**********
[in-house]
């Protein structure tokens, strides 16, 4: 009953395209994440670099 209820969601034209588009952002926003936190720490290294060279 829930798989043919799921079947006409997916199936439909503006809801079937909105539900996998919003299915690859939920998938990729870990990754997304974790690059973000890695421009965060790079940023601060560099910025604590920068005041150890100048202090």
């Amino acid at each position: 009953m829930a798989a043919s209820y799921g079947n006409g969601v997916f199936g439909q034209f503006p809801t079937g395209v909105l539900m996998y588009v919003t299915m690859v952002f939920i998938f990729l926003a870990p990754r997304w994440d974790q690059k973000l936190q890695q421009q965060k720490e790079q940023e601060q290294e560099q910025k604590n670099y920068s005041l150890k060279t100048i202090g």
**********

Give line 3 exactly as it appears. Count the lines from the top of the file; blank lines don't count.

């Amino acid at each position: 009953m829930a798989a043919s209820y799921g079947n006409g969601v997916f199936g439909q034209f503006p809801t079937g395209v909105l539900m996998y588009v919003t299915m690859v952002f939920i998938f990729l926003a870990p990754r997304w994440d974790q690059k973000l936190q890695q421009q965060k720490e790079q940023e601060q290294e560099q910025k604590n670099y920068s005041l150890k060279t100048i202090g």